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Security in a SaaS startup and today’s security issues with DevOps



Facing security in a company nowadays is a big job: it starts with a backup strategy ensuring the business continuation, plans for recovery after major breakdowns, ensuring physical security (entrance control, lock-pads, safes), screening of potential employees, monitoring servers, applications and workstations, training the employees in security issues and policies and does not even end with a proper patch management or in case of software development secure coding. As we see using a safe password ([10] explains safe passwords) and the hope of not being caught by the next ransom attack is not enough. Security is a combination of organizational, technical and physical measurements.

Another view on security is the technical one, looking at algorithms like RSA, secure hash functions, protocols like tsl/ssl and the PKI etc. We have good tools, but if we look at our technology stack it is still impossible to create a 100% secure system nowadays. There are security breaches in each layer, starting down at the hardware, e.g. a Qualcomm Chip [11], going up to the operating system (e.g. PtH [12]) up to the application using a lot of third party code. A secure system must not use any unsecure third party or legacy code and must not rely on any unsecure other systems – so we would have to start from scratch.

We cannot assure a 100% secure system or even a 100% secure company, but we can keep the risk down at an acceptable minimum. This is where economics plays in – taking security measurements costs money and we must decide how much money (or time – but time is money again) we spend on security.

 “Basically, you’re either dealing with Mossad or not-Mossad [the Israeli CIA]. If your [opponent] is not-Mossad, then you’ll probably be fine if you pick a good password and don’t respond to emails from ChEaPestPAiNPi11s@virus-basket.biz.ru. If your [opponent] is the Mossad, YOU’RE GONNA DIE AND THERE’S NOTHING THAT YOU CAN DO ABOUT IT.”

James Mickens [4]

A good overview of what can be done today gives Google’s whitepaper on their security management [13] – they do a lot, starting with dedicated hardware encryption and signing. The security in a company is also addressed by the ISO 2700X standard, consisting of a lot of requirements and over a hundred measurements to be taken. But where to start?

In this article, we look at security from a startups point of view: what do we need to do in an early stage, developing in our garage, without too much effort. We will take a special look at the DevOps toolchain, as its automation leads to new security issues.

DevOps? DevOps is the merge of development and operations with the goal to test, build and release software fast, frequently and reliable. This leads to an automated toolchain, in which a single change in code by a programmer can result in a new production release (Continuous Integration, Continuous Delivery). A programmer now has impact on a productive system and needs to think about configuring and running the software securely.

Scenario: Working in the living room

To take a closer look at the security in a small company our scenario will be a SaaS startup, just founded, without any customers yet. Figure 1 gives an overview – making no claim to be exhaustive – of the minimal infrastructure we will need.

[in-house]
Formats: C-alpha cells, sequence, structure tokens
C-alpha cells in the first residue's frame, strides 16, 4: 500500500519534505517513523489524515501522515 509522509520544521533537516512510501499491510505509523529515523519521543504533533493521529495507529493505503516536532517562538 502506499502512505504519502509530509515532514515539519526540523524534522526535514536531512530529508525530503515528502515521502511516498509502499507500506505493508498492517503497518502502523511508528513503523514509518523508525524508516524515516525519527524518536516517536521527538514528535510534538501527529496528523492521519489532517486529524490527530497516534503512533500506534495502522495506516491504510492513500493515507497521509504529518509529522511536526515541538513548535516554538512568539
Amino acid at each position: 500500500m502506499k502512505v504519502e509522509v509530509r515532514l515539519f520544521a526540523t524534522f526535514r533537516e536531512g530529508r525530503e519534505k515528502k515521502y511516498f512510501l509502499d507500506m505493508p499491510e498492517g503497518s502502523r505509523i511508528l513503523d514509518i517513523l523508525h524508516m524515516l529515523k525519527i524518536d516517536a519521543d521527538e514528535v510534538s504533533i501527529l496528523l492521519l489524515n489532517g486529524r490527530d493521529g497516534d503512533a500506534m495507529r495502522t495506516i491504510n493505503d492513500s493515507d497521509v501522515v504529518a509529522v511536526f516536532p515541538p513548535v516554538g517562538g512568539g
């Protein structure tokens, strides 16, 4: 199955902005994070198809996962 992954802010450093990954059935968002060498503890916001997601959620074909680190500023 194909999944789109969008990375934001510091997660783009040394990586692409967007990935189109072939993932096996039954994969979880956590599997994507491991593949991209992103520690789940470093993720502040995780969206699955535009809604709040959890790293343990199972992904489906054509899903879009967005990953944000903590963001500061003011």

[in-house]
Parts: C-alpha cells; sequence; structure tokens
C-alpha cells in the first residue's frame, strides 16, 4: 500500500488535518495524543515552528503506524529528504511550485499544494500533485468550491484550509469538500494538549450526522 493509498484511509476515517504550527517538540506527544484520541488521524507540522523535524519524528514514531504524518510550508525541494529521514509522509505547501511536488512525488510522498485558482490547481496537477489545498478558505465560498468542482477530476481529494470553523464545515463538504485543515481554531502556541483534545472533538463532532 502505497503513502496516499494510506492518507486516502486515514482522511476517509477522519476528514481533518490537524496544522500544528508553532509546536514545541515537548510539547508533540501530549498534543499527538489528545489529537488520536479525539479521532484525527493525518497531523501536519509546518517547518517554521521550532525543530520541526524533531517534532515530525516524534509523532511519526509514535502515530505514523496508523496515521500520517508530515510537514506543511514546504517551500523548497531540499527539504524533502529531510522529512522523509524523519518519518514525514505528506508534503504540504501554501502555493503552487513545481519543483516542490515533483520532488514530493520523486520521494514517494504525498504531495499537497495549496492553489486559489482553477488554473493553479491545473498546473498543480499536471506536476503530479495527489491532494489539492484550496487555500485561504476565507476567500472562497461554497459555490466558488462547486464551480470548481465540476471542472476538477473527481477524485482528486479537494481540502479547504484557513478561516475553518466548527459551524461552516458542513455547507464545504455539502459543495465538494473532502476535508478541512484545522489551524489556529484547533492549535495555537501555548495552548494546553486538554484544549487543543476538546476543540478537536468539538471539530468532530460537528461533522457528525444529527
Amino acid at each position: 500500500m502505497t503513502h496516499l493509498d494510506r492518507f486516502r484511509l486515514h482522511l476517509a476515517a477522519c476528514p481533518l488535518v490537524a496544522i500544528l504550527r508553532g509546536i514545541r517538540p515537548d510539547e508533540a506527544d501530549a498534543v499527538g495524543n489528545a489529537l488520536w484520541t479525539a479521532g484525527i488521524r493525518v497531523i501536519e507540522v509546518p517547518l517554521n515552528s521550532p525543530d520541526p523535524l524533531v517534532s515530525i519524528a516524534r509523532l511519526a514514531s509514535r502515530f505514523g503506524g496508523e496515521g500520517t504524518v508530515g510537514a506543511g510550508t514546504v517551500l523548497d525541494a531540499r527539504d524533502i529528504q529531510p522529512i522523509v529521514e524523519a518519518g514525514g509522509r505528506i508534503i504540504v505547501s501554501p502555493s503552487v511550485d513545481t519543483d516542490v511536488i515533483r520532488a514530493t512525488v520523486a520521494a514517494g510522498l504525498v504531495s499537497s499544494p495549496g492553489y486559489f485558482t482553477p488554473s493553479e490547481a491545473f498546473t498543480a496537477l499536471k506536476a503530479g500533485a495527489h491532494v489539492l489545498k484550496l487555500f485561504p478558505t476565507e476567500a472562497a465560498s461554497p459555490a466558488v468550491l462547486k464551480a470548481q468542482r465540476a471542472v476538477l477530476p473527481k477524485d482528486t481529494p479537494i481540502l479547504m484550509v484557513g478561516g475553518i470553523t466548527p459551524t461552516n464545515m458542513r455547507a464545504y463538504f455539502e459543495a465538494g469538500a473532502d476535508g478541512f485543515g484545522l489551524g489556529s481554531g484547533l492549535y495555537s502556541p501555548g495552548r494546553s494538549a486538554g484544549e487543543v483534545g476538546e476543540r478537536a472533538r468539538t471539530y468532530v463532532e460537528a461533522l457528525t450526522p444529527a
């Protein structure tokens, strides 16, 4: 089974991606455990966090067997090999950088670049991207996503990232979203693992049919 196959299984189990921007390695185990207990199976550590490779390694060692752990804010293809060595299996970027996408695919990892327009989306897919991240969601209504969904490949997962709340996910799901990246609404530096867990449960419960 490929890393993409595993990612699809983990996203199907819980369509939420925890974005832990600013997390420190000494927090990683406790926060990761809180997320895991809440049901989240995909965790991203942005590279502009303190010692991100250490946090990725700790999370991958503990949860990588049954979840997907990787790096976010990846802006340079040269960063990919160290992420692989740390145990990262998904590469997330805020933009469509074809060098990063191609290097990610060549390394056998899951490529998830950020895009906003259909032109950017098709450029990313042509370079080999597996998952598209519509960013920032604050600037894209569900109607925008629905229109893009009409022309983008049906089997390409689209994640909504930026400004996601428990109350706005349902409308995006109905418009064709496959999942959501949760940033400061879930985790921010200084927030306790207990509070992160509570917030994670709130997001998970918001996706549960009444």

Example of an early stage infrastructure – maybe more tools and systems than one would think

As we can see we need a whole bunch of software to communicate, document and organize our work and code. Looking at this infrastructure from a network view we can see a lot of interaction between the different systems. We must handle a lot of accounts, secure communication and especially take care of the infrastructure running in our own cloud (back office, continuous integration, continuous delivery, our own API service), see figure 2.

Example on an early stage infrastructure network view – there are more systems we interact with than one would probably think. | CI – Continuous Integration, VPC – Virtual Private Cloud, PW – Password

Keep track of your tools and systems

To manage all your tools and systems I suggest to introduce something like a company board or system overview at a central place, reachable by every employee. It could be a word document, but better a wiki page, a one-pager-website only available to employees. It should contain a list of all systems and tools with a description what there are for and when to be used. This information is something like a small policy one would write in a larger company, e.g. ‘place documentation in this wiki’ and ‘place invoices in that cloud’. Some security experts might argue that an attacker could get to much information out of such a system overview, but I think that at this stage it’s more important to keep track of all systems.

Enforcing basic security

There are many easy and effective measurements to start with. Some will even sound too easy / boring / common sense to bother with, but they are still highly effective.

We will not cover all of them in detail, but there are worth to be mentioned:

  • Don’t visit unsecure websites (porn, torrents) à Use a private machine
  • No sensitive data via Email (it’s not encrypted in most cases!)
    -> use a shared filesystem and link it or a password manager or an encrypted zip
  • No email attachments (still one of the most popular phishing attacks)
    -> same as above
  • Encrypt your hard drives (one click in most OS – just think of what would happen if you lost your device, you would not be able to sleep anymore)
  • Screen lock you PC and smartphone
  • Use secure (and different) passwords (you can’t remember them? See next bullet)